I was recently asked a question by a father whether he should take his three year old daughter into a male changing room. I said that he should, but his question got me thinking about how the presence of children can actually improve men's behaviour.
Most men are not monsters and if you take a three year old girl into a male changing room, Men will behave appropriately. My advice was to say loudly when going in “alright guys - I’m bringing my daughter in” to give everyone a heads up. However the presence of children amongst a group of men in my experience changes the dynamic and atmosphere for the better.
It is interesting that even pictures of young children actually improves the behaviour of most men. In Woolwich, in London after the recent riots, shop owners have started painting the faces of babies on the shutters of their shops. The idea was that the sight of young children subconsciously encourages less violence and promotes better behaviour. Local mobile phone shop owner Zaphir Awan said "It's been here about three weeks now, most passers-by who see him smile. I wish we could keep the shutters down and open the shop at the same time. That would be ideal."
Image Evening Standard
This belief that men behave better when children are around is not just a gut feeling, there is some real science behind it. According to the Fatherhood Institute, the act of caring for babies renders men more nurturing, and is correlated with raised levels of hormones associated with tolerance and trust called oxytocin. Other hormones released are called cortisol which encourages sensitivity to infants and prolactin which promotes bonding. Among males, physiological changes can occur with 15 minutes of holding a baby; and the more experienced a male is as a caregiver, the more pronounced are the changes.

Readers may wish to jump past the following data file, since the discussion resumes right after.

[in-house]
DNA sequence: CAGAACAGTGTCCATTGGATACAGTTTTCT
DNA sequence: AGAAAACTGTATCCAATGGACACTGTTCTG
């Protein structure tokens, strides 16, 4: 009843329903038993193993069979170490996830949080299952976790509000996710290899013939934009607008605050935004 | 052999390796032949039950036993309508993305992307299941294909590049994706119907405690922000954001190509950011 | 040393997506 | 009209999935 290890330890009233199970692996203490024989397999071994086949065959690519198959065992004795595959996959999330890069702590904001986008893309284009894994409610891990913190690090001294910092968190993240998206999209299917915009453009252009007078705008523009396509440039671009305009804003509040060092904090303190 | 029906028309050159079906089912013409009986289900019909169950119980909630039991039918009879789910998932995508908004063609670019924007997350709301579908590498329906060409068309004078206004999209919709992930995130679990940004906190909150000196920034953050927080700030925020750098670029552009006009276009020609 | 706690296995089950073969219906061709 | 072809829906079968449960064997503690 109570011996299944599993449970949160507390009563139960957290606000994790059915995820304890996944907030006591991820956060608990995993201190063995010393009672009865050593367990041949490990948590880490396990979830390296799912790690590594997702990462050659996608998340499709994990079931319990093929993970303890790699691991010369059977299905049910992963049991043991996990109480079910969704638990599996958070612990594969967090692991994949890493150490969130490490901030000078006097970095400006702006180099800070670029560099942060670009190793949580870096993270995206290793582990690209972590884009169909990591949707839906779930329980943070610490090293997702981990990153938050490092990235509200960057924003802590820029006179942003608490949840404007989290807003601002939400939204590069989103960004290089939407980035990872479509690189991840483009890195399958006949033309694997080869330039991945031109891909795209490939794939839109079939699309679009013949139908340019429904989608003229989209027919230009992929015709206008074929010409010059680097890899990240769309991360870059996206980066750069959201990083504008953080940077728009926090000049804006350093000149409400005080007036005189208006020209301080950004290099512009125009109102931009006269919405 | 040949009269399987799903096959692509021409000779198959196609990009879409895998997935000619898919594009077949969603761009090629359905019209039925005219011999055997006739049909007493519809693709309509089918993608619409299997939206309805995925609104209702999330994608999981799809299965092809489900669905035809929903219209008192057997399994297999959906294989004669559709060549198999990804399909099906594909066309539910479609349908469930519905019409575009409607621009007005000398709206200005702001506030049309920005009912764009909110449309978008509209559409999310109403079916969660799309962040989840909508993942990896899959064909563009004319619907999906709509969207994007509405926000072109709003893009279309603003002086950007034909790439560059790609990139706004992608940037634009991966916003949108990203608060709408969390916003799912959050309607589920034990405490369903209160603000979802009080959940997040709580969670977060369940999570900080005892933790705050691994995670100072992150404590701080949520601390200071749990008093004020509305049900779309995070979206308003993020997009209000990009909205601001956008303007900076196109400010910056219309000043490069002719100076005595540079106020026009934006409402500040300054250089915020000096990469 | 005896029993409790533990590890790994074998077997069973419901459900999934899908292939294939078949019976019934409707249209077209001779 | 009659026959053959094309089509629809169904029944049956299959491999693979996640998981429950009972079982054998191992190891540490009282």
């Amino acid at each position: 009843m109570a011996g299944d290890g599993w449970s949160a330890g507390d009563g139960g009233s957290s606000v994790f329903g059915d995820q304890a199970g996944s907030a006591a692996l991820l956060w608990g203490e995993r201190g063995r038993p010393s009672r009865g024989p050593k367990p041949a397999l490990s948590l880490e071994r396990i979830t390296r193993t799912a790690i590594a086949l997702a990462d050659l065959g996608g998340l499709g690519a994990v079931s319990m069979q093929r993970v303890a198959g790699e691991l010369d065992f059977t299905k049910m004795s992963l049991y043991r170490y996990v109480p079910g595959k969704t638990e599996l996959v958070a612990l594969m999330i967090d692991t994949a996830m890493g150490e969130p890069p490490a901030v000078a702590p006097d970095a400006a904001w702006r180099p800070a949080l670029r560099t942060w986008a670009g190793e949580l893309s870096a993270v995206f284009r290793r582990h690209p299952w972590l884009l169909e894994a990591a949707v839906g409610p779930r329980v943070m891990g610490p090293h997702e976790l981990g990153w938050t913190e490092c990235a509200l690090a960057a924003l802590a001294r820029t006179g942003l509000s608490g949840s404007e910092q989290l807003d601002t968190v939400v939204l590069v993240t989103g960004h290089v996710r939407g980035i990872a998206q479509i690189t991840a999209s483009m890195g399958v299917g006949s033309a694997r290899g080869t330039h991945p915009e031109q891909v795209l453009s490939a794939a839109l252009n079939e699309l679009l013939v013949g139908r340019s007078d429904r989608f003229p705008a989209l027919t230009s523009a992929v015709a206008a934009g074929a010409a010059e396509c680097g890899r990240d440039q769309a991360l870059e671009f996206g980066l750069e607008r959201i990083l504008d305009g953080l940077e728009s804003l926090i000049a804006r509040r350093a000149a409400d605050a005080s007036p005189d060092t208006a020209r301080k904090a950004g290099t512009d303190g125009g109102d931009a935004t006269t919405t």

So when children are around men and men are acting in a caring role, it does have positive effects. I've been really impressed by the charity MenCare . They are an international campaign that believe that society can be transformed by the involvement of men in the caregiving of children. We don't keep children safer by segregating them from men but by the opposite, by involving men more in their caregiving. Amazingly the benefits of men becoming more involved with the caring of children does not just effect men and their children but improves the lives of women too, by reducing domestic violence and improving relationships.